Jamie Jemmeson
September 21, 2022

Interest rate decision and mini budget

Sterling edges higher but remains fragile

It is a shortened week for the UK given the Bank Holiday on Monday which ends the mourning period for the UK. Sterling remains fragile given the state of the economy and has a big week ahead of it which could provide further directional movement.  Economic data and key events dominate the second half of the week. The BoE’s September policy update was originally planned for last Thursday but was delayed by a week because of the Queen’s funeral. The Bank of England is keeping the market guessing on how much they could raise by and are also in the position where they know there will be additional measures such as capping energy bills to help with the cost of living crisis. Of key interest will be the BoE’s initial thoughts on the implications for monetary policy following the government’s announcement of measures to cushion the impact of rising energy prices. These will mean that inflation is likely to peak well below where the BoE’s envisaged at the time of its last update in August; however, some members have opening expressed that this could embed inflation more. Currently the market is showing a circa 70% probability of a 75 basis point and a 30% probability of a 50 basis point hike. The previous voting pattern on the MPC wasn’t unanimous, and this time may again see a split. Speculation beforehand is that one Monetary Policy Committee member may again vote for a smaller 25bp rise, but that others may favour a larger 75bp hike this time. On Friday, a mini Budget to deliver tax cuts promised by Liz Truss during her Tory leadership campaign will take place. The new PM has vowed to cut taxes to boost the economy and help people with rising living costs. New Chancellor Kwasi Kwarteng is also likely to set out the estimated cost of plans to cap energy prices.

Finally, in terms of economic data, the market will be focused on the PMI services and manufacturing data. It is expected that both the service and manufacturing sectors are going to reporting contraction, the focus will be how fast the slowdown is and what that means for the predicted recession.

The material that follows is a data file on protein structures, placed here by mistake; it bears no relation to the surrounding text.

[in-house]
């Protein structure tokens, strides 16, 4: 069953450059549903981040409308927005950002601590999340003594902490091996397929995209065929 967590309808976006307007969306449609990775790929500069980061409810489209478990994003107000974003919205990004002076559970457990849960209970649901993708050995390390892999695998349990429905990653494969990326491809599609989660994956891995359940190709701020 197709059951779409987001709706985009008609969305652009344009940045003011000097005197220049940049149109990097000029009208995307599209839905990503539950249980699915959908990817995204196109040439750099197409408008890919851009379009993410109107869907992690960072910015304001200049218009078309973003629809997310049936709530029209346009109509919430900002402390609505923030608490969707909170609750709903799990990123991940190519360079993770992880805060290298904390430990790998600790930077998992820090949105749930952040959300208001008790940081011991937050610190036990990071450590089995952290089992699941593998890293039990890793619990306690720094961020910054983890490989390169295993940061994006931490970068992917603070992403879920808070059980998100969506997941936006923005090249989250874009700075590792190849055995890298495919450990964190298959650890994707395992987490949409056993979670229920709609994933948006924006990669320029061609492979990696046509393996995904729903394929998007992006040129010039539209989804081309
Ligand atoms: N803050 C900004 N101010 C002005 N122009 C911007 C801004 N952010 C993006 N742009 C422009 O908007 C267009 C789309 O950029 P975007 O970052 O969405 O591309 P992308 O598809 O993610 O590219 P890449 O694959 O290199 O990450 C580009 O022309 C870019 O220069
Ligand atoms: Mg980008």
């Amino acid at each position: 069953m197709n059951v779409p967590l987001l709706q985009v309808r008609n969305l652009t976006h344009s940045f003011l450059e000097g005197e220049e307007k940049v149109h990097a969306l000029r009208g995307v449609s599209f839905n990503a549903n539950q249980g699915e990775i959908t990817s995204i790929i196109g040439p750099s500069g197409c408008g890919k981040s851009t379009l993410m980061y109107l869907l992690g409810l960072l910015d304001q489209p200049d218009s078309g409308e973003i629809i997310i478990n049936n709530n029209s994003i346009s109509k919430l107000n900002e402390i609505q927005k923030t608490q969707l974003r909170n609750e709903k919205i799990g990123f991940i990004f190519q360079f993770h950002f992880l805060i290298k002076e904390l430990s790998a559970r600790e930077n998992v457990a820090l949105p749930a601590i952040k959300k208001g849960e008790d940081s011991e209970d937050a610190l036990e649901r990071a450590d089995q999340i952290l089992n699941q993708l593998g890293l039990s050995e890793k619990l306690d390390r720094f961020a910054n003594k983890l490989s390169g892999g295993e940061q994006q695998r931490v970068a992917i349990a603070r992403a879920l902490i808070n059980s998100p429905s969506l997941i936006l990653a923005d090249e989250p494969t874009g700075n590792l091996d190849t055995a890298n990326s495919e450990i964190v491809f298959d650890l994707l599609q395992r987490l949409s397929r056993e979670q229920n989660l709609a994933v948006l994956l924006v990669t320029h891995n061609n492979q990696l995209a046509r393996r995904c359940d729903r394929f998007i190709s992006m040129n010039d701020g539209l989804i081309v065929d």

Markets expect US Federal Reserve to announce a third consecutive rate hike

The highlight event last week reported that US inflation rates fell less than expected in August, sending financial markets lower as investors brace themselves for further aggressive policy action from the Federal Reserve. US Treasury yields have continued to move higher, with the 2-year US yield having picked up to around 3.95%, the highest since 2007 and signaling that financial markets currently expect US interest rates to move to around the 4% mark.

It is a light week on the US economic calendar. The limited schedule of releases will elevate the importance of the September Federal Reserve rate decision as the is the stand-out event on the calendar among any major currency over the coming days. Recent hawkish comments form Chair Powell before the central bank went into its blackout period and when considering last week’s CPI inflation data, market participants appear to be convinced that a move of at least 75-basis points is a near certainty, while bets are increasing of a possible 100-basis point hike. Notably, this week’s September meeting is one of the meetings where Fed policymakers update their forecasts, including the ‘dot plot’ of interest rate projections.

This week’s US economic calendar will provide updated data releases including existing home sales data on Wednesday and monthly PMI Manufacturing and Services data towards the end of this week.

War between Russia and Ukraine continues to impact EU economy

Economic data has taken a back seat of late (apart from inflation) as the impact of the ongoing war between the Russia and Ukraine continues to impact the wider economy. ECB President Lagarde was speaking yesterday and stated that the region will not let the phase of high inflation feed into economic behaviour and create a lasting inflation problem. She went on to imply that if evidence arises that high inflation risk de-anchoring inflation expectations, the policy rate that is compatible with our target would lie in restrictive territory.

The single currency will be susceptible to the relative currency movements from the UK and US over the next 48 hours as both of there central banks will be hosting their respective monetary policy meetings. On Friday, the market will be focused on the PMI services and manufacturing data. It is expected that both the service and manufacturing sectors are going to reporting contraction.

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